by Daniel Hathaway & Neil McCalmont
Ten young pianists, ages 13-17, advanced to the Concerto Round of the Thomas and Evon Cooper International Piano Competition at Oberlin’s Warner Concert Hall on Tuesday, July 19. In afternoon and evening sessions, the jury and audience heard performances of concertos by Sergei Prokofiev (No. 3, three times), Edvard Grieg (twice), Sergei Rachmaninoff (No. 2, twice), Ludwig van Beethoven (Nos. 1 and 4) and Frédéric Chopin (No. 1).
Before the evening session, competition director Robert Shannon gave a bow to Texas pianists Alena Zyl and Colette Valentine, who brilliantly sat in for the orchestra for nine of the performances. (Zyl played the Prokofiev three times during the afternoon!)
Allison To (15, Yorba Linda, CA) was up first with a strong, rhythmically brilliant reading of Prokofiev No. 3. She made fine color contrasts in the slow section of the finale and her stamina held up nicely right up to the triumphant final bars.
Tommy Jing Yu Leo (16, Singapore) followed with the only Chopin concerto of the evening — No. 1 in e minor. His interpretation was technically proficient and well-paced, with a nice sense of color. His runs flourished in the final movement.
Evren Ozel (17, Minneapolis, Minnesota) played Beethoven’s fourth with a stark sense of heroism. Collaborating closely with Alena Zyl, he displayed a confident grasp of the music, though his overview was more episodic than wide-ranging and his touch sometimes more aggressive than poetic.
Clayton Stephenson (17, New York, NY) delivered a cool-headed but thoroughly exciting performance of Prokofiev 3. Brilliant, well-paced, and respective of small nuances, his reading reflected a thorough understanding of the piece. He paid close attention to his “orchestral” colleague.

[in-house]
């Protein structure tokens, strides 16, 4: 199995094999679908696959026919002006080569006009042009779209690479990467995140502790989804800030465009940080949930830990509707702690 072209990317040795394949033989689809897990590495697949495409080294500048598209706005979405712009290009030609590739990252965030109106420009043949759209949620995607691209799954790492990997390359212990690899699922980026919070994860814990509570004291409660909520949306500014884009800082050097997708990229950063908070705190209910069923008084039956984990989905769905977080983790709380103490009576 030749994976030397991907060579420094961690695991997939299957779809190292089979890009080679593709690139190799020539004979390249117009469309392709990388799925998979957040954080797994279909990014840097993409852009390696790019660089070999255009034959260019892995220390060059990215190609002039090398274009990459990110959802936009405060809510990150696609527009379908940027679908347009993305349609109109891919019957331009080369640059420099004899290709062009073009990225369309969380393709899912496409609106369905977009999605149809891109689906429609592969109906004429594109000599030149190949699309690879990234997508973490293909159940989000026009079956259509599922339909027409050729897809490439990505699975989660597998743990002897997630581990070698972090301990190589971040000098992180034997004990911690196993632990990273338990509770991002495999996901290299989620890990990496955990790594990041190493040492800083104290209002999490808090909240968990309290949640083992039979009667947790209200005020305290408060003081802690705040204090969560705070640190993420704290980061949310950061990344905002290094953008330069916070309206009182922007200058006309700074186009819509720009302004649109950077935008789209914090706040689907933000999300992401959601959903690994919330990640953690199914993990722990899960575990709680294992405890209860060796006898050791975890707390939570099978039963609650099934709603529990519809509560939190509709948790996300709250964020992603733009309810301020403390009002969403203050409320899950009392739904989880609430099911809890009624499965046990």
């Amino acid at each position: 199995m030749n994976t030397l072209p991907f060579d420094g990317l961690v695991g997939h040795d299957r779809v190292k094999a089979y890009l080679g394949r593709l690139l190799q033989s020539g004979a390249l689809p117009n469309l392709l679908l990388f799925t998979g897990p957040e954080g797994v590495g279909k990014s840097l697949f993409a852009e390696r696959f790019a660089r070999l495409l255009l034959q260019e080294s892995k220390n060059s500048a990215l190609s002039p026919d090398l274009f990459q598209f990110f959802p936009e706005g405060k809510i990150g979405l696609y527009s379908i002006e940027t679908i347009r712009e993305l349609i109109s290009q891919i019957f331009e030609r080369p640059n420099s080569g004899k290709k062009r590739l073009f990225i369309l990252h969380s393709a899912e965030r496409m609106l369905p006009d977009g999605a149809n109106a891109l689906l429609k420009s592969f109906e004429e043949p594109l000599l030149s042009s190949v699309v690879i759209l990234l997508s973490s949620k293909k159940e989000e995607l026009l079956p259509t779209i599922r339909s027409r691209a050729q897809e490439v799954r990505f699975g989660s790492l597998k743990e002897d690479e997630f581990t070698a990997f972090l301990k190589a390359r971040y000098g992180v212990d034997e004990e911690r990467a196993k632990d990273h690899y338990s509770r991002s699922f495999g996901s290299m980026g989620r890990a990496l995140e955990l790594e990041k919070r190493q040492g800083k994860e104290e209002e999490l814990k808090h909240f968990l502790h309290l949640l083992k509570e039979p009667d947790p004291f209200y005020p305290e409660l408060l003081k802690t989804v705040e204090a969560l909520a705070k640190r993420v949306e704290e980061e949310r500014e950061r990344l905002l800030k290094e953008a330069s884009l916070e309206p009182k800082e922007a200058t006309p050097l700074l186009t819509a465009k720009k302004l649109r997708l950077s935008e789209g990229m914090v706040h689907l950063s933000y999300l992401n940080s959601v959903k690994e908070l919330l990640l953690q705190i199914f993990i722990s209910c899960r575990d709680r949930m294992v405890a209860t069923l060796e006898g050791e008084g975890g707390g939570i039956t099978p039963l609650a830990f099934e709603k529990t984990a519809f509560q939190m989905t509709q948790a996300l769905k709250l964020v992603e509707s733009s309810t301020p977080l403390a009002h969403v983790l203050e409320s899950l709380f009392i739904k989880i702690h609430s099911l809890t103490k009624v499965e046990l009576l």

Zixi Chen (13, Beijing, China) was the youngest of Tuesday’s ten performers. His strong performance of Beethoven No. 1 flew by at breakneck speed, accurately, but with little time for nuances or changes of color (the end of the first movement cadenza was a blur of notes). Hats off to Colette Valentine, who kept up with Chen in the finale (which Beethoven marked “Allegro,” not “Presto”).
Chaewon Kim (15, Suwon City, South Korea) performed the third and final rendition of Prokofiev No. 3, showcasing her flawless technical skills. Her steady reading erred on the side of directness rather than poetics, with nary a hair out of place.
The evening session began and ended with Grieg.
William Yang (15, Winchester, MA) began with an explosive but flawless opening flourish — two adjectives that could be applied to most of his performance. The nuances of the second movement sometimes eluded him, but he proved to be in full command of the forceful and quickly-paced finale.
Ryota Yamazaki (17, Koriyama, Japan), small but mighty, brought a huge sound and concept to Rachmaninoff No. 2. Though his tempos were sometimes at odds with the music, and his rubatos resulted in a unique sense of flow, he delivered a dramatic reading of this eventful piece.
Nathan Lee (14, Sammamish, WA) started his Rachmaninoff 2 with delicately rolled chords — a nice touch the composer uses on his own recording of this piece. His pacing was intelligent and his climaxes strategically planned, providing a refreshingly broad overview of the piece with a spiritual sense about it.
Andrew Li (16, Lexington, MA) closed the day with an assertive reading of the Grieg concerto — a concept that worked well for its more dramatic passages, but less well in its more lyrical moments. His supercharged reading of the finale belied its folk dance roots.
Following the evening session, the jury announced that these six pianists would advance to the Recital Round on Wednesday, July 20 at 7:00 pm. The performances will be broadcast live over WCLV, 104.9 FM and wclv.com, and streamed by the Oberlin Conservatory.
Published on ClevelandClassical.com July 20, 2016.
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